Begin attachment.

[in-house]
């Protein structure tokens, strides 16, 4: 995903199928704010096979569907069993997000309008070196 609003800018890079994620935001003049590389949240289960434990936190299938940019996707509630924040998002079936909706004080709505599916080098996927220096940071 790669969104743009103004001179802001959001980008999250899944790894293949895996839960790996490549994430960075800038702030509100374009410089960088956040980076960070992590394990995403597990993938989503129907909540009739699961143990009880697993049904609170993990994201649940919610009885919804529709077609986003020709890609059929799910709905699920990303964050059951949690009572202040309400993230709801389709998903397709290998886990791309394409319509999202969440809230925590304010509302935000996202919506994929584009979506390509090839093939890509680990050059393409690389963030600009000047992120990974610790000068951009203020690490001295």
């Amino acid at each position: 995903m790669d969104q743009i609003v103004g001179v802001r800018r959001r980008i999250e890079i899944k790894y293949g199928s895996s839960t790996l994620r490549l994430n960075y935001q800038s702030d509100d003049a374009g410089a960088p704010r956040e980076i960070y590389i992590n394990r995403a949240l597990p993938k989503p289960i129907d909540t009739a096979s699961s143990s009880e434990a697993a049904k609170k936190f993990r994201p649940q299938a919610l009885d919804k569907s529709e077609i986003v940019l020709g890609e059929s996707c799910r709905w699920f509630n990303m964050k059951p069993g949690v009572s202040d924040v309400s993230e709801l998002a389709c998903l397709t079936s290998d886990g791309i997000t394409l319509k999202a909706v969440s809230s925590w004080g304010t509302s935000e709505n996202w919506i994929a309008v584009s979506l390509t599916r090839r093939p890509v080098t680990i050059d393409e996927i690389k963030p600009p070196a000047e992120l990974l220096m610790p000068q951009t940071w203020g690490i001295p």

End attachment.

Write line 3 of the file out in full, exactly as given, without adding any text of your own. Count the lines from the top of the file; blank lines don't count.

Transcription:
């Amino acid at each position: 995903m790669d969104q743009i609003v103004g001179v802001r800018r959001r980008i999250e890079i899944k790894y293949g199928s895996s839960t790996l994620r490549l994430n960075y935001q800038s702030d509100d003049a374009g410089a960088p704010r956040e980076i960070y590389i992590n394990r995403a949240l597990p993938k989503p289960i129907d909540t009739a096979s699961s143990s009880e434990a697993a049904k609170k936190f993990r994201p649940q299938a919610l009885d919804k569907s529709e077609i986003v940019l020709g890609e059929s996707c799910r709905w699920f509630n990303m964050k059951p069993g949690v009572s202040d924040v309400s993230e709801l998002a389709c998903l397709t079936s290998d886990g791309i997000t394409l319509k999202a909706v969440s809230s925590w004080g304010t509302s935000e709505n996202w919506i994929a309008v584009s979506l390509t599916r090839r093939p890509v080098t680990i050059d393409e996927i690389k963030p600009p070196a000047e992120l990974l220096m610790p000068q951009t940071w203020g690490i001295p």